G3 (Bethesda) 12 (9) jkac174 [2022-08-25; online 2022-07-09]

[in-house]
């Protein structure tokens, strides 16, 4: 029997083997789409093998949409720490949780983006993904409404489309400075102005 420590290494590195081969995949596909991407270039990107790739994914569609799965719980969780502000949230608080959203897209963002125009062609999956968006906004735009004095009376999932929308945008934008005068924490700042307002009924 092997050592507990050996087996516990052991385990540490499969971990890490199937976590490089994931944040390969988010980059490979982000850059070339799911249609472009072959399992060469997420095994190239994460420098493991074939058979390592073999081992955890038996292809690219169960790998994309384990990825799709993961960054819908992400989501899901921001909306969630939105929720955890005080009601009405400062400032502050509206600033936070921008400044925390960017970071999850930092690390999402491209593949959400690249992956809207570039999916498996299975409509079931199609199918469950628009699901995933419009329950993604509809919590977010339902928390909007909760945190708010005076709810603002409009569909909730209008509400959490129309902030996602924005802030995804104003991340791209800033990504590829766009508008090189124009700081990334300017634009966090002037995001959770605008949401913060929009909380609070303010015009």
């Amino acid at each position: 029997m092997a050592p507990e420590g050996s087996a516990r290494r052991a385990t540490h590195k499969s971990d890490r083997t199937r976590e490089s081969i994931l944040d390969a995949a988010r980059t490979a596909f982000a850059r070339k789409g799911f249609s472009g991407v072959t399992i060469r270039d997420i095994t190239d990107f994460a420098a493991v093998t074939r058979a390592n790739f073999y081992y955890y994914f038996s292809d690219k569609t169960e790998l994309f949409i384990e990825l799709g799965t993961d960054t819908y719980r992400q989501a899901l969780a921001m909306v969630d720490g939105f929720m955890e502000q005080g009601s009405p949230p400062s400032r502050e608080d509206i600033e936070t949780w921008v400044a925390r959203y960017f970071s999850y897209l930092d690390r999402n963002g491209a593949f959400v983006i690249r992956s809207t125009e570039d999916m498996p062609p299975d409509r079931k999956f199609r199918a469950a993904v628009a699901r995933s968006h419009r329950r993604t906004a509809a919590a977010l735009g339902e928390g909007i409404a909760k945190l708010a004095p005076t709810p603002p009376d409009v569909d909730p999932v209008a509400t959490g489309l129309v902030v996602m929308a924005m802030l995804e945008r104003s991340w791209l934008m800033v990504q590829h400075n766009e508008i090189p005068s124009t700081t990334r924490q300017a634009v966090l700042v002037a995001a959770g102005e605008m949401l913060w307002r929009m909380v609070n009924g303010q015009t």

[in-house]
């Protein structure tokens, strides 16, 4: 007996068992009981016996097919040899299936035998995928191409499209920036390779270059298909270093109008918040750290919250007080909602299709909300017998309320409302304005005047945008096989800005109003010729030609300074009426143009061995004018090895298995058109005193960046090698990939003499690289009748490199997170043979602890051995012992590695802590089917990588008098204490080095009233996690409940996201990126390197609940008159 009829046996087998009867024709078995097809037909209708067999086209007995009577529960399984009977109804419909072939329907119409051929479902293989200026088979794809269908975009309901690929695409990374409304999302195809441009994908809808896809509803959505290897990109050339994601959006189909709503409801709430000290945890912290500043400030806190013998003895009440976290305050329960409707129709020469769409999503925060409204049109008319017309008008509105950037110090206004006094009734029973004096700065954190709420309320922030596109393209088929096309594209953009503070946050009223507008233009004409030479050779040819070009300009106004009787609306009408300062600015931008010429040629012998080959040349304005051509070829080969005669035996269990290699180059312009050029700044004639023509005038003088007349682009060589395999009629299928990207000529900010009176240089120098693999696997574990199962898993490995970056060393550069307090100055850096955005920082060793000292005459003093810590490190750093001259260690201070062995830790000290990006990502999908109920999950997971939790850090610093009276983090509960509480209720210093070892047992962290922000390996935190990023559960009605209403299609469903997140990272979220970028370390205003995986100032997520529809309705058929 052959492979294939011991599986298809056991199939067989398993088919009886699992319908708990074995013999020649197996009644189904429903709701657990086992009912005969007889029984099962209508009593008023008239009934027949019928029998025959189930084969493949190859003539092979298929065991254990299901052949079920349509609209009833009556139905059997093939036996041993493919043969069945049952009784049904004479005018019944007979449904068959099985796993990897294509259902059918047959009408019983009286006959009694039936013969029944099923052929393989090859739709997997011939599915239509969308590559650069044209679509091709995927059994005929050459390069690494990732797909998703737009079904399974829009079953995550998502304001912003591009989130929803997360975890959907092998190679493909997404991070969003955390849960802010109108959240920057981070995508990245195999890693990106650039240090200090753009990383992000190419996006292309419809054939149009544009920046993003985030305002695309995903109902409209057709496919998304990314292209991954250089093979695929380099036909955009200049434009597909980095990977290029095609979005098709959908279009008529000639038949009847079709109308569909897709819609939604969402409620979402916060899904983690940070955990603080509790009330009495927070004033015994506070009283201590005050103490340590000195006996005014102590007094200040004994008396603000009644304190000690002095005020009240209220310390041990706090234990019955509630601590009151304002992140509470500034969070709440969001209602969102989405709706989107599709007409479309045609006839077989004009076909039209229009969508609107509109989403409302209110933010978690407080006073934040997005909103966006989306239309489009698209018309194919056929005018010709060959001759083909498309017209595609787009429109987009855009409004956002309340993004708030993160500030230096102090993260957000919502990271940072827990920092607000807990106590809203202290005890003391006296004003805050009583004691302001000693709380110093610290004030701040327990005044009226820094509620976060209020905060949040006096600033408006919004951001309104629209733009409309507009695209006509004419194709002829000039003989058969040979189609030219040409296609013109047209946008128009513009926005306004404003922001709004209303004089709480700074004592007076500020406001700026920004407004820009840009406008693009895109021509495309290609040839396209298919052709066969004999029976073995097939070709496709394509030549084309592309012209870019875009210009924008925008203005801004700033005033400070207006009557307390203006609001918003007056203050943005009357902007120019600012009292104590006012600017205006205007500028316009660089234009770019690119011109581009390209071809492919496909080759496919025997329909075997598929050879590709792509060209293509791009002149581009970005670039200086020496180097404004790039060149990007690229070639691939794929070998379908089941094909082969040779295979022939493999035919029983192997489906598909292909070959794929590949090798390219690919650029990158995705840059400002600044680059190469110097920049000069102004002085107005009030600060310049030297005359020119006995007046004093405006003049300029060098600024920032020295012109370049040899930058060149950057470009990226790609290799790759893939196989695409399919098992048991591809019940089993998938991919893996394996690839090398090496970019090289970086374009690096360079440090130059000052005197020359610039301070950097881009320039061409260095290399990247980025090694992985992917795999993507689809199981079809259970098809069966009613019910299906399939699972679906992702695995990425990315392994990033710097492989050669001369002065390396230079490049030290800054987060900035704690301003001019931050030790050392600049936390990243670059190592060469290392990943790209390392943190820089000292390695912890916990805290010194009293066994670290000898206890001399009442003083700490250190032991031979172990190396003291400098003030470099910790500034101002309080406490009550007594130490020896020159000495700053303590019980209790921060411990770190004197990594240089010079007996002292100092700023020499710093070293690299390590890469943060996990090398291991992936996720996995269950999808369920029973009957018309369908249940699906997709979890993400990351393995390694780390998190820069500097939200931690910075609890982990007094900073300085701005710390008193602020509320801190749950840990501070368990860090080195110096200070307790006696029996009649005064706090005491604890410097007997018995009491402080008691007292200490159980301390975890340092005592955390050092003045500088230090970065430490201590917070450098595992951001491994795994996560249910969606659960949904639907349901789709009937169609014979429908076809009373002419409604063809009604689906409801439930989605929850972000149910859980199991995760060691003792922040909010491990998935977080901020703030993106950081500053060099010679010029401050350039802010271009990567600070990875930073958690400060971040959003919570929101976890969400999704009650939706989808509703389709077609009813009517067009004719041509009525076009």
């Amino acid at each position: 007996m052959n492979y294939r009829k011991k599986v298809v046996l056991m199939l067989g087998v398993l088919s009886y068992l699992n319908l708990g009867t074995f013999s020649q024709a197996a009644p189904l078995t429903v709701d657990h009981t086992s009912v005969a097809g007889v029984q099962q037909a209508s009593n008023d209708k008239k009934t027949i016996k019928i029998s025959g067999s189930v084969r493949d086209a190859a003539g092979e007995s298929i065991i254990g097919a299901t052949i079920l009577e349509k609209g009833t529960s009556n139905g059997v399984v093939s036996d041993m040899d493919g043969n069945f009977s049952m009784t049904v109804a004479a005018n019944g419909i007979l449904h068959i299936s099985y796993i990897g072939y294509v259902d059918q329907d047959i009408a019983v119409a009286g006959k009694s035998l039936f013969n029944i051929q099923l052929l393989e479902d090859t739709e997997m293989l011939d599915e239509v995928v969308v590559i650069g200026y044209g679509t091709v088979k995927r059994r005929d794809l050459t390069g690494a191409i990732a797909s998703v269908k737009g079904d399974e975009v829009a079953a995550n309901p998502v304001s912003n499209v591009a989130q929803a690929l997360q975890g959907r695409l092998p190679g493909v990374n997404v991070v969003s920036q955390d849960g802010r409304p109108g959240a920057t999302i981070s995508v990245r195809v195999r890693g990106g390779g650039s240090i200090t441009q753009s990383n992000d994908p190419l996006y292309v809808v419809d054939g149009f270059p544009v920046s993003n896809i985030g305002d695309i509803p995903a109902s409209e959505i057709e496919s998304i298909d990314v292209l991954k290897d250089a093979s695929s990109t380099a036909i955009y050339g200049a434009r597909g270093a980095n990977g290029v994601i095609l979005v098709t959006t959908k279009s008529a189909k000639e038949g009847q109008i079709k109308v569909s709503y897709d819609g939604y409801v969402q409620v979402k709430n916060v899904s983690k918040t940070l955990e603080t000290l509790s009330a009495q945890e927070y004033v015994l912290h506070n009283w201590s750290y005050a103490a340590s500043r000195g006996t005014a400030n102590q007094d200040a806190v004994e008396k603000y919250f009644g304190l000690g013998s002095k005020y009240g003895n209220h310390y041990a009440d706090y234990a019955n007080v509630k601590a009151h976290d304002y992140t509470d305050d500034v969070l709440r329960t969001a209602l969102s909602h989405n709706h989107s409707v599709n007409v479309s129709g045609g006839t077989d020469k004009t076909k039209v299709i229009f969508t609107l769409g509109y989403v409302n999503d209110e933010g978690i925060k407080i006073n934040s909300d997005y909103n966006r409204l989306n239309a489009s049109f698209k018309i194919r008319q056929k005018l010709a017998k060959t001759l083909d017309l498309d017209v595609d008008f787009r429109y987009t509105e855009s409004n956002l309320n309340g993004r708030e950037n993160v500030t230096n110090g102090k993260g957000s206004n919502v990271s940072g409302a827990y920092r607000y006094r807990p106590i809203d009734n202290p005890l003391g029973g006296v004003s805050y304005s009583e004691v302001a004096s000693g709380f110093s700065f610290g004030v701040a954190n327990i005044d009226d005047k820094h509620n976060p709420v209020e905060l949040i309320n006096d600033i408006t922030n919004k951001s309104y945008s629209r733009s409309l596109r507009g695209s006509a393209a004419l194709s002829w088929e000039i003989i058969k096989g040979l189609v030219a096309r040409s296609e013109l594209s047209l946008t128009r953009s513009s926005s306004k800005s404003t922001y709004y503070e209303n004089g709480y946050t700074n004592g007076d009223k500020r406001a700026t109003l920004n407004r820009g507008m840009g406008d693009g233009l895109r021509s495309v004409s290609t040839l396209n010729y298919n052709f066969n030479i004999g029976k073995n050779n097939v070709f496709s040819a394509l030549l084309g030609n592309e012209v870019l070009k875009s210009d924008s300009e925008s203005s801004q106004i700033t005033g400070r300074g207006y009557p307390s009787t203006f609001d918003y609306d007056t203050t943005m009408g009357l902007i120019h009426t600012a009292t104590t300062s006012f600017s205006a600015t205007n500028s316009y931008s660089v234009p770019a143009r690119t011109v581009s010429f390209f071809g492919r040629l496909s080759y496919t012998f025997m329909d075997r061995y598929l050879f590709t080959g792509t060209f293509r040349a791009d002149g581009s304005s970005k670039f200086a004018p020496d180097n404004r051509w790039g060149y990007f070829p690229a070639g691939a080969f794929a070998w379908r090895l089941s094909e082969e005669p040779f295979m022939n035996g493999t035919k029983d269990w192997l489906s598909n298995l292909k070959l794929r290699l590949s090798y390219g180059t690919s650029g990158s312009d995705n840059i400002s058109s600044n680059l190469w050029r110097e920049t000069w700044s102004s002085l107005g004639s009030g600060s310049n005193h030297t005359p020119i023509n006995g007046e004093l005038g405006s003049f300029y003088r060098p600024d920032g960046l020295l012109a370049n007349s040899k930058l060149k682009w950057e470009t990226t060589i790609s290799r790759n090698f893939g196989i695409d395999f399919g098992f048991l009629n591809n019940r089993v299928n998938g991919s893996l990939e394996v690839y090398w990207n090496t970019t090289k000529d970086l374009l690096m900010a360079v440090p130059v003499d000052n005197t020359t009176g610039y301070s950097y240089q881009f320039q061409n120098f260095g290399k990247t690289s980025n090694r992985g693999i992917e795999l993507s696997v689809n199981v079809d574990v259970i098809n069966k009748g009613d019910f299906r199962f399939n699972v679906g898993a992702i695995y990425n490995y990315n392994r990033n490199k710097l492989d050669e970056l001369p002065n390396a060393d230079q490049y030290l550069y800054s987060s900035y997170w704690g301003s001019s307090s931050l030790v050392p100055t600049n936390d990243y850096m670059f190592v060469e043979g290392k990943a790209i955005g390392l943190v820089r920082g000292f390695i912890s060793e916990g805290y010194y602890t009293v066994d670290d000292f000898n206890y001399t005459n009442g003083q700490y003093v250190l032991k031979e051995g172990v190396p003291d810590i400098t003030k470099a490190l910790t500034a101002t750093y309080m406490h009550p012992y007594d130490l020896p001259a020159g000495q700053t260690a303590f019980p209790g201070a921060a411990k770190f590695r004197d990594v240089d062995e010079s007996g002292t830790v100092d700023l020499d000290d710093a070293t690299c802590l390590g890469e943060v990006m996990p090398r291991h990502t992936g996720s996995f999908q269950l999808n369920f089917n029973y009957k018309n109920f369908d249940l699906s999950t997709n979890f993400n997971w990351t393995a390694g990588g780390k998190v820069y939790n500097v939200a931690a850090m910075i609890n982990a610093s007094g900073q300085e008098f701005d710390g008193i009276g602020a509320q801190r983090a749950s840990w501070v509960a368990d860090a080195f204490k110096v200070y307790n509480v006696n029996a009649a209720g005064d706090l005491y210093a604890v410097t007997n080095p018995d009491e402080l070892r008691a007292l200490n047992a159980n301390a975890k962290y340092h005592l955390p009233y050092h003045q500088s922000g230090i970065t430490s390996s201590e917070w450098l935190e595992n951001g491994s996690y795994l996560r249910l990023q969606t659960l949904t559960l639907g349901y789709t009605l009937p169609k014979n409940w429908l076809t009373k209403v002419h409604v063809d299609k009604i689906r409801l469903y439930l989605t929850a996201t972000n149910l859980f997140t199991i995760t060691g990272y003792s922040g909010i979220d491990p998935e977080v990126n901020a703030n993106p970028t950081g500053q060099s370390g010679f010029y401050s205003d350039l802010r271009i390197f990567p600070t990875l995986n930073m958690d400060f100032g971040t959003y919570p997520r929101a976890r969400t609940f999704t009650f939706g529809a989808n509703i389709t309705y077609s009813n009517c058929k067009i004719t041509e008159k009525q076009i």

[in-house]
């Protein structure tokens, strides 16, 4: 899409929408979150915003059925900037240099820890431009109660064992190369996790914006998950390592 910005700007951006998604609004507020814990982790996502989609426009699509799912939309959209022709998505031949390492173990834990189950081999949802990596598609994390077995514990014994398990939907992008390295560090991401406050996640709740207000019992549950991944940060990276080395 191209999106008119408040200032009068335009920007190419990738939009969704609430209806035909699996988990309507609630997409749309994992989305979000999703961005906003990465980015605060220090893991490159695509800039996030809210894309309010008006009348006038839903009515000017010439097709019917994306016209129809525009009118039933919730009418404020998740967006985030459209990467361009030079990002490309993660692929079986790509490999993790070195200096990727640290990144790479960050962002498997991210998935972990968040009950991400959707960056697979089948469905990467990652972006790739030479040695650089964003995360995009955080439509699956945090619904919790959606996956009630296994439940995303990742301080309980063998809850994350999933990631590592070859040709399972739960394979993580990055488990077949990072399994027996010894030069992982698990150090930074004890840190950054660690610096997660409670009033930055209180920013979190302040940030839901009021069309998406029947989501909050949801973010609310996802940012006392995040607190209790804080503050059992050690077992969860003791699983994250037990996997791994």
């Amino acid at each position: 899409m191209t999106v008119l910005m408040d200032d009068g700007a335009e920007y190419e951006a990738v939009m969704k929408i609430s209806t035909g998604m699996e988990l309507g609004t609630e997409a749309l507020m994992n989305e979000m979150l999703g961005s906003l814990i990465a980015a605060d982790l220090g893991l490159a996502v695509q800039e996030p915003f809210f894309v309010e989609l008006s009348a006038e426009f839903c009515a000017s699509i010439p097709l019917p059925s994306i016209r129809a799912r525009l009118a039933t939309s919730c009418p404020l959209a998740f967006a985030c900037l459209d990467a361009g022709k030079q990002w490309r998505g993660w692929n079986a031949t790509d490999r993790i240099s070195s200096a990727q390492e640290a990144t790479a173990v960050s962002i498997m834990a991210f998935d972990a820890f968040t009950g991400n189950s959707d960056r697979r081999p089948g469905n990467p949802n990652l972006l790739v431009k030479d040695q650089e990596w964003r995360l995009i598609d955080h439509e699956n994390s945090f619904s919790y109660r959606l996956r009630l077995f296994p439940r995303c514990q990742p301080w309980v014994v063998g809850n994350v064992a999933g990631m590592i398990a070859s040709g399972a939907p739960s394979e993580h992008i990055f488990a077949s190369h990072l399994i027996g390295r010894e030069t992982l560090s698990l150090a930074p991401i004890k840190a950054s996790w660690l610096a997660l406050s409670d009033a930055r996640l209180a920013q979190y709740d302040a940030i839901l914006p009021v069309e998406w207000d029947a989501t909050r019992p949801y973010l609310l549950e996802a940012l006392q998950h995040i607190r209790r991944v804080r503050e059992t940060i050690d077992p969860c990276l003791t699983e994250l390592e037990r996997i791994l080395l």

How sexual selection affects the genome ultimately relies on the strength and type of selection, and the genetic architecture of the involved traits. While associating genotype with phenotype often utilizes standard trait morphology, trait representations in morphospace using geometric morphometric approaches receive less focus in this regard. Here, we identify genetic associations to a sexual ornament, the comb, in the chicken system (Gallus gallus). Our approach combined genome-wide genotype and gene expression data (>30k genes) with different aspects of comb morphology in an advanced intercross line (F8) generated by crossing a wild-type Red Junglefowl with a domestic breed of chicken (White Leghorn). In total, 10 quantitative trait loci were found associated to various aspects of comb shape and size, while 1,184 expression QTL were found associated to gene expression patterns, among which 98 had overlapping confidence intervals with those of quantitative trait loci. Our results highlight both known genomic regions confirming previous records of a large effect quantitative trait loci associated to comb size, and novel quantitative trait loci associated to comb shape. Genes were considered candidates affecting comb morphology if they were found within both confidence intervals of the underlying quantitative trait loci and eQTL. Overlaps between quantitative trait loci and genome-wide selective sweeps identified in a previous study revealed that only loci associated to comb size may be experiencing on-going selection under domestication.